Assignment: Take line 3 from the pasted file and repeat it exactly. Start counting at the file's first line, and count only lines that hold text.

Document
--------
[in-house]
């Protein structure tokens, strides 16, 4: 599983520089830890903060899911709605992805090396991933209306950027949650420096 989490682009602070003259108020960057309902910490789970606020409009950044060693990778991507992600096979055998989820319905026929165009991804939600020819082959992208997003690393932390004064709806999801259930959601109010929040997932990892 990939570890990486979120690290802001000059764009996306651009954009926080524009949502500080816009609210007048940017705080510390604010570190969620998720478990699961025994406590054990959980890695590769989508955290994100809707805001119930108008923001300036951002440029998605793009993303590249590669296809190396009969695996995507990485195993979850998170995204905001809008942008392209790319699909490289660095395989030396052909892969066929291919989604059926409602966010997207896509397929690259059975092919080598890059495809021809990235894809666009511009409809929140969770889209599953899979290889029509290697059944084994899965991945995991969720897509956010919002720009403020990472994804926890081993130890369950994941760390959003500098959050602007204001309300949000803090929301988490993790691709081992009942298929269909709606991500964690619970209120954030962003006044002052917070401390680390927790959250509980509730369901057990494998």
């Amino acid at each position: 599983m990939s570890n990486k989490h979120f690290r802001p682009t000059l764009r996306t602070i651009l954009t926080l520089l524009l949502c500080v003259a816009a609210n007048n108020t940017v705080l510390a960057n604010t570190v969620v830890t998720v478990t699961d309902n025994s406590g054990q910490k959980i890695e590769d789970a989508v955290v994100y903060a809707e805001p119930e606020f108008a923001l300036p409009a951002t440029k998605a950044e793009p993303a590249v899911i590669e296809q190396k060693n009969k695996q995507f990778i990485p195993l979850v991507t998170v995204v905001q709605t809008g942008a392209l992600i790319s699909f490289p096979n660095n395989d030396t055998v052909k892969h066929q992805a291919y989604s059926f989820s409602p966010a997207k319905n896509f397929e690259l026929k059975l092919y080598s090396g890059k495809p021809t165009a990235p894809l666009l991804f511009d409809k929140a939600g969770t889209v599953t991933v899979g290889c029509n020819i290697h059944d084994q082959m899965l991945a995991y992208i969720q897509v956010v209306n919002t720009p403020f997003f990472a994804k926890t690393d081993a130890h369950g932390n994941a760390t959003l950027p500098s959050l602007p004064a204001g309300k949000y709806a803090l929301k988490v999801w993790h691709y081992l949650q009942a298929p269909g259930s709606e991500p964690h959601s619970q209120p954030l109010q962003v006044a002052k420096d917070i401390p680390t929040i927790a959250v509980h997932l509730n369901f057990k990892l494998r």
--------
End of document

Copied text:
């Amino acid at each position: 599983m990939s570890n990486k989490h979120f690290r802001p682009t000059l764009r996306t602070i651009l954009t926080l520089l524009l949502c500080v003259a816009a609210n007048n108020t940017v705080l510390a960057n604010t570190v969620v830890t998720v478990t699961d309902n025994s406590g054990q910490k959980i890695e590769d789970a989508v955290v994100y903060a809707e805001p119930e606020f108008a923001l300036p409009a951002t440029k998605a950044e793009p993303a590249v899911i590669e296809q190396k060693n009969k695996q995507f990778i990485p195993l979850v991507t998170v995204v905001q709605t809008g942008a392209l992600i790319s699909f490289p096979n660095n395989d030396t055998v052909k892969h066929q992805a291919y989604s059926f989820s409602p966010a997207k319905n896509f397929e690259l026929k059975l092919y080598s090396g890059k495809p021809t165009a990235p894809l666009l991804f511009d409809k929140a939600g969770t889209v599953t991933v899979g290889c029509n020819i290697h059944d084994q082959m899965l991945a995991y992208i969720q897509v956010v209306n919002t720009p403020f997003f990472a994804k926890t690393d081993a130890h369950g932390n994941a760390t959003l950027p500098s959050l602007p004064a204001g309300k949000y709806a803090l929301k988490v999801w993790h691709y081992l949650q009942a298929p269909g259930s709606e991500p964690h959601s619970q209120p954030l109010q962003v006044a002052k420096d917070i401390p680390t929040i927790a959250v509980h997932l509730n369901f057990k990892l494998r």